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25 January 2019
On 8 January 2019 the Criminal Court of Cassation confirmed a Milan Court of Appeal judgment which had found that an employee who had emailed confidential data (in this case an Excel file) to a colleague who was not authorised to access said information had committed the crime of unauthorised access to a computer system under Article 615ter of the Criminal Code.
An employee of a major international banking group asked a colleague for some data relating to the current accounts of certain bank customers (ie, account holder names and balances). The employee did not have access to this data, but it was available to his colleague, who was employed by the same credit institution. The colleague sent the employee an Excel file containing said information from an email account that the bank had assigned to him.
The bank reported the employee's conduct to the competent authorities. The first-instance proceedings found the employee guilty of the offence referred to in Article 615ter of the Criminal Code and liable to the bank under civil law.
The employee appealed against this judgment. The Milan Court of Appeal revoked the first-instance judgment and exonerated the employee from the crime referred to in Article 615ter of the Criminal Code (because it was statutory barred), while the bank's civil liability was confirmed.
According to the Milan Court of Appeal, the employee's liability – which was limited to civil liability only, relative to the crime referred to in Article 615ter of the Criminal Code – had arisen from his involvement with his colleague, who had actually sent the confidential data through the bank's protected computer system.
The employee's involvement consisted essentially in having asked his colleague to commit the crime.
The Criminal Court of Cassation confirmed the Milan Court of Appeal's decision based on the following Joined Chambers decisions regarding abusive access to computer systems.
anyone who accesses a protected computer or telecommunications system or operates it in violation of the conditions and limits resulting from the set of instructions issued by the owner of the system to objectively delimit access to it, even if he/she personally is granted powers, commits the crime referred to by article 615-ter of the Criminal Code, whilst, for the purposes of detecting the existence of the crime, the matters and purposes that gave subjective reasons for allowing access into the system remain irrelevant.
even though he/she is authorized and does not violate the formal prescriptions issued by the owner of a protected computer or telematic system to delimit access to it, enters or remains in the system for reasons ontologically unrelated to those for which the right of access is granted to him/her.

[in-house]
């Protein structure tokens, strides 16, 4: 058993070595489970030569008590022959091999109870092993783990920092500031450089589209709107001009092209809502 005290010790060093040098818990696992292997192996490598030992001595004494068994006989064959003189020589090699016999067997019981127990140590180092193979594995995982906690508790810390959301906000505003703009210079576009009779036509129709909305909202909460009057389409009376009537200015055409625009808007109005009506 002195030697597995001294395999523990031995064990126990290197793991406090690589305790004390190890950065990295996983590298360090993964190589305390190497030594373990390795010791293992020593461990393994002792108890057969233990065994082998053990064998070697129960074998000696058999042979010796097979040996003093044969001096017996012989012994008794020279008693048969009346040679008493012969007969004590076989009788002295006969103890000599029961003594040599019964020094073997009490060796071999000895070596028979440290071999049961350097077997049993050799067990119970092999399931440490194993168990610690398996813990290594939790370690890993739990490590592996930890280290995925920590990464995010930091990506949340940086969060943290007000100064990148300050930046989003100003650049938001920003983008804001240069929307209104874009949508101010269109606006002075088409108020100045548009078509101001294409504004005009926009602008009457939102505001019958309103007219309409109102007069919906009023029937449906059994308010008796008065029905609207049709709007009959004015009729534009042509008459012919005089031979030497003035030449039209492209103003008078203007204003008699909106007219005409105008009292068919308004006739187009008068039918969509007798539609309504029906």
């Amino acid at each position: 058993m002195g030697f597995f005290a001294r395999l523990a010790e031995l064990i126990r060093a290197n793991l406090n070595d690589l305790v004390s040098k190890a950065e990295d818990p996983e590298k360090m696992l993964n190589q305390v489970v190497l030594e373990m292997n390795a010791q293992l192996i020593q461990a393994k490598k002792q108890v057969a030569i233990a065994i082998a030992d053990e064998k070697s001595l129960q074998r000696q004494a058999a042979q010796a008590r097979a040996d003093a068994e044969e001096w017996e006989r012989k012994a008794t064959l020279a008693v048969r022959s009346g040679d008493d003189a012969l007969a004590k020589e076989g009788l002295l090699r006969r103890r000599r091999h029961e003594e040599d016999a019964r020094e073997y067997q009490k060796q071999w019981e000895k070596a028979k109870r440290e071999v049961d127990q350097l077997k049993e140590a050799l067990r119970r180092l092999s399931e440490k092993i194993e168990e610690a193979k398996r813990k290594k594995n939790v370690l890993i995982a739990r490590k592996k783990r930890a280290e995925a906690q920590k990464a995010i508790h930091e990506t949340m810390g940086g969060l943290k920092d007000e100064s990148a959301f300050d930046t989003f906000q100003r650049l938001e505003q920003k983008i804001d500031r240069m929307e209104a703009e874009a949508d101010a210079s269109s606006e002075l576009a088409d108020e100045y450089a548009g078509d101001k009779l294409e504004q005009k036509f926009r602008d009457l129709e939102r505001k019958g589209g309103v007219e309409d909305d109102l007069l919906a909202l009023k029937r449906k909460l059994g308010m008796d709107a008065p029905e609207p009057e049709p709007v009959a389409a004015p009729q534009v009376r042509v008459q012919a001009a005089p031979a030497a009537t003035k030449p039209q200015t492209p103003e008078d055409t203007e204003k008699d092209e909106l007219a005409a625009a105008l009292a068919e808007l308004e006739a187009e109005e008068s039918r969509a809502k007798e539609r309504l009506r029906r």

In the light of the abovementioned principles, the court concluded that:
any behaviour of an employee that is in contrast with the aforesaid duties is illegal and abusive, thus manifesting the "ontological incompatibility" of the access to the computer system, inherent to a use of the same extraneous to the ratio of the conferral of the relative power.(1)
In the case at hand, having ascertained that there were practices and policies at the bank in question whereby confidential data concerning customers belonging to a certain department was accessible only to the employees of that department and not to members of other departments, the court concluded that the transmission of data from the bank's computer system by an employee authorised to access such data to an employee without authorisation constituted an offence under Article 615ter of the Criminal Code, since these operations were not permitted by the employer (the owner of the computer system) and were therefore carried out by means of an unauthorised use of its computer system.
The Joined Chambers decision appears unchallengeable. The crime of unauthorised access to a computer system punishes:
Unauthorised access to a computer system does not always involve a party accessing a program, archive or computer database. As the Court of Cassation stated, even parties entitled to access data can commit a criminal offence if they use said data in an improper manner (ie, contrary to the instructions given by the system's owner). Moreover, authorisation to access a computer system for certain purposes does not permit access for reasons that are not expressly permitted.
In addition to the criminal consequences of such conduct, it exposes data controllers to potentially serious violations of the EU General Data Protection Regulation (GDPR) (2016/679). For example, in the case under review, the employee had the file in question sent to his private email address.
Under the GDPR, employers, as data controllers, must take appropriate security measures to ensure the availability and integrity of information systems and data, including preventing misuse that may give rise to liability.
For further information on this topic please contact Luca Daffra at Ichino Brugnatelli e Associati by telephone (+39 (0)2 48193249) or email (email@example.com). The Ichino Brugnatelli e Associati website can be accessed at www.ichinobrugnatelli.it.
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